Monday, May 29, 2006

good ol' Grateful Dead...

sitting here in the first wave of the coming summer heat, drinking wine and pecking away aimlessly at the typewriter. nothing immortal yet, thought I'd take a moment to post something The Girl and I were watching/listening to earlier today. here is the video. it is Jerry and the Dead on Hugh Hefner's 'Playboy After Dark' from 1969. we were struck by a number of things (not the least of which is the obvious fun the band is having in the midst of such strange surroundings) but mostly the fact that this is 1969, and the height of Vietnam is raging in the far east. an ugly war full of misery and death, war protests rocking the country, Woodstock in the offing, Nixon and the Hell's Angels and the popularization of the so-called 'hippie' lifestyle, whatever that was/is. a truly unique time in our history, as HST noted, a time when "the wave broke and rolled back." and in the middle of it all, the band is concerned with the creation of music; with the making of ART. this is a facet of the Dead's organization that I've always appreciated: their unwillingness to make noise about their personal politics. they never did political benefits (maybe one or two), they never lent their name to causes (other than purely social causes, such as via the Rex Foundation they started, and etc.), they decided early on to let their music say whatever needed saying.

I plan on letting my poetry do this for me.

much like jazz, the Dead are a purely American anomaly, something that could only exist here, that could only grow out of the convergence of American musical styles, culture, hell, the drugs (after all, it was the CIA's project in Palo Alto that tested LSD on willing subjects such as Ken Kesey, Robert Hunter and others that helped spread the whole thing in the first place, building on an existing desire in the subculture to explore the mind, the "doors of perception," etc.), the literary movement of the Beats, and many other factors. their music is a vast exploration of the universe, as well as a comfortable talk on the front porch with a wise old friend.

enjoy my favorite band at the peak of their weirdness, just before settling down somewhat and composing the American masterpieces "Workingman's Dead" and "American Beauty" (sometimes called "American Reality").

I hope you explore the music (and the scene) furthur.

7 Comments:

Blogger Luis said...

Let the word speak for itself.
That's the same way I feel, Chris.
Art was being created in those
turbulent times, as it is and can
be now. Too bad my connection is
so slow, I can't enjoy that Dead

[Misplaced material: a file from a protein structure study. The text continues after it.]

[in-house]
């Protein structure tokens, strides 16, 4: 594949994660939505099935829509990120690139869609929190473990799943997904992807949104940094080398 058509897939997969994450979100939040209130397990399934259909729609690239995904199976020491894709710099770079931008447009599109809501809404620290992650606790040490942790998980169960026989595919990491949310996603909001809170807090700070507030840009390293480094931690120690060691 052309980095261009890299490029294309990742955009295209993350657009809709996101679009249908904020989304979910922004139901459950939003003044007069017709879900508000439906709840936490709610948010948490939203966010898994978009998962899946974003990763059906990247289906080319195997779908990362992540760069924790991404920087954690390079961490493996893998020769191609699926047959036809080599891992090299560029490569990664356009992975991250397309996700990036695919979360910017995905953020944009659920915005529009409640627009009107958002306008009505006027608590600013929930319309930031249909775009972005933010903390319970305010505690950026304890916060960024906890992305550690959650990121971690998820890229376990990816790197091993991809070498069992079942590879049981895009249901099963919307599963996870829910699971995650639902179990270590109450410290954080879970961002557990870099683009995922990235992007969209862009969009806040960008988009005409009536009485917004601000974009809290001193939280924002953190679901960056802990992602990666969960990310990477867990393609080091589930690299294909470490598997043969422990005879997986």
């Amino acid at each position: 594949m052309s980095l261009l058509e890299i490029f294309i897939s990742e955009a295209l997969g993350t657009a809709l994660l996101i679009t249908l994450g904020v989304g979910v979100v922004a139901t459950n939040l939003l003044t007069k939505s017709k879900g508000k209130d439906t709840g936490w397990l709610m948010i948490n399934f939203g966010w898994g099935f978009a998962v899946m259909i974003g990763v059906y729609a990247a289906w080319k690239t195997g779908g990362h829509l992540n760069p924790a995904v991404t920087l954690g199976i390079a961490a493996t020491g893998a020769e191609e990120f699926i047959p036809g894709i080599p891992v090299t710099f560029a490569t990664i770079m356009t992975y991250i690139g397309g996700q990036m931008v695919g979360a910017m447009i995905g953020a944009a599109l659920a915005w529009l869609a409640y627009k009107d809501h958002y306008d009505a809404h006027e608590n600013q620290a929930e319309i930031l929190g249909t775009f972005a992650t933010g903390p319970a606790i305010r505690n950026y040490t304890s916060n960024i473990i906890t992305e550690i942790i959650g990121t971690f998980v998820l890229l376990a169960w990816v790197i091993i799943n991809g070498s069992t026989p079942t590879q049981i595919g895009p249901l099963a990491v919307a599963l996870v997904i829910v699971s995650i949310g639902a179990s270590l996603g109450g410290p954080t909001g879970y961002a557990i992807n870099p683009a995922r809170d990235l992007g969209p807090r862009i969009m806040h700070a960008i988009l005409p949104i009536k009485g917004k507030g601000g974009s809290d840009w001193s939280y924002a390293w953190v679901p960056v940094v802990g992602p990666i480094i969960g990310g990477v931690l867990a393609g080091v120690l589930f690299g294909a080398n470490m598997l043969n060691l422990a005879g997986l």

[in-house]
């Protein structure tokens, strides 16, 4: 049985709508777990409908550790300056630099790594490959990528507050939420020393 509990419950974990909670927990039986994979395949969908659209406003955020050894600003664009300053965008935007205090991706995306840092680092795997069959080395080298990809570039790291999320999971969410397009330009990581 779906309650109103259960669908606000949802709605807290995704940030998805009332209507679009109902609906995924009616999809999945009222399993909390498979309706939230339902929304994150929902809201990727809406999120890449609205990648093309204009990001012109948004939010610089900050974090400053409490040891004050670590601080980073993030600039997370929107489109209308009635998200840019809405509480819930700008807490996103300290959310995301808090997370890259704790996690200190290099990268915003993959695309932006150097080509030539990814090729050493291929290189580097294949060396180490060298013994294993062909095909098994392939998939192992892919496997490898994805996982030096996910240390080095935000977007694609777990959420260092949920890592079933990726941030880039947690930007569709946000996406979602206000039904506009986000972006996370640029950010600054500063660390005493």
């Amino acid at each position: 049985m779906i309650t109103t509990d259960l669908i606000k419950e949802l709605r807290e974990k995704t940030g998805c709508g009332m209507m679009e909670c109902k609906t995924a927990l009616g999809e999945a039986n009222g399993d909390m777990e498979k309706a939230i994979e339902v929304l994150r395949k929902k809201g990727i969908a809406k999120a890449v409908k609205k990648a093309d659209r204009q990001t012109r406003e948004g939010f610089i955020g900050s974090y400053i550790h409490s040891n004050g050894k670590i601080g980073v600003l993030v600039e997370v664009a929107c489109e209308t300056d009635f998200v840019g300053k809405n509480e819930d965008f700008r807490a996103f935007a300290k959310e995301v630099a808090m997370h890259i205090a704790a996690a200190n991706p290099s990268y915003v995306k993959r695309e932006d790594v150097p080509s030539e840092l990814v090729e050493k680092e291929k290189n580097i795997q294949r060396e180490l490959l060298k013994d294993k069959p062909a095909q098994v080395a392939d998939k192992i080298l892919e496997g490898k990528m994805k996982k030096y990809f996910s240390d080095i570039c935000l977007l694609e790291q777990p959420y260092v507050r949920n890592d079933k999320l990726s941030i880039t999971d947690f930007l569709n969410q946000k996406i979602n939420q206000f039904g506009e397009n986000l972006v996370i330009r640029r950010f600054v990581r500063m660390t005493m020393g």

video on tube tv. It just takes
so damn long. It's a restless
night tonight, I think I'll go
write, my friend, or read something
that could light a spark.

6:55 AM  
Blogger christopher cunningham said...

luis, I hope your night is filled with poems and quiet, with peace and reflection. thanks for your comments, I am glad to know this forum exists for our continued communication. sorry about your connection, the video is pretty cool, jerry is wearing a long green striped western poncho with his beard and crazy hair and he is surrounded by slick hepcats in shiny suits and ladies in sleek dresses carrying martinis and cosmopolitans. the dichotomy is startling, and he is smiling and the band is having a blast.

it is important that we never lose sight of the fact that ART helps define us more than our savagery, that creation is inifinitely better than destruction. that we are capable of more than bared teeth and clenched fist: we are capable of beauty and dreams.

1:54 PM  
Blogger j.b said...

"we are capable of beauty and dreams."

if i lived by any credo, this would be it.

it's simple, it's a call for hope and sometimes, when things turn out just right, it is also true.

4:07 PM  
Blogger christopher cunningham said...

thanks j.b for the kind words as always, glad my lines reverberate with you.

and the ability to dream that is rapidly being destroyed in our society by the television, etc., the ability to IMAGINE that ebbs and drifts away as we are remanded to IMAGES ONLY and reading is eliminated and thought is replaced by soundbyte or surface perception,
these things cannot be replaced easily.

it is a struggle to maintain that ability to dream something greater than this, all of this, all of this misery and waste, all of this loss and hopelessness, all of this empty satisfaction, all of this banality, all of this fragile comfort.

but that is the battle we must fight.

4:29 PM  
Blogger j.b said...

here here.

i hate it. i HATE that this is the battle we must fight. i fucking HATE IT!

but, it's true. this is the battle we must fight. Galileo had to fight the ignorance of the Inquisition. Copernicus, too, had to fight the church. Intellectuals of the Dark Ages had to fight against a culture lauding ignorance and lack of knowledge (sound familiar?).

we, too, have our fight. ours is more insidious, though, i think because our fight is against those who know better (or should) but prefer to remain ignorant, or prefer to demand ignorance.

i will not be ignorant.
i will dream.
i am Lazarus, and i will rise from this filth and live again.

2:17 PM  
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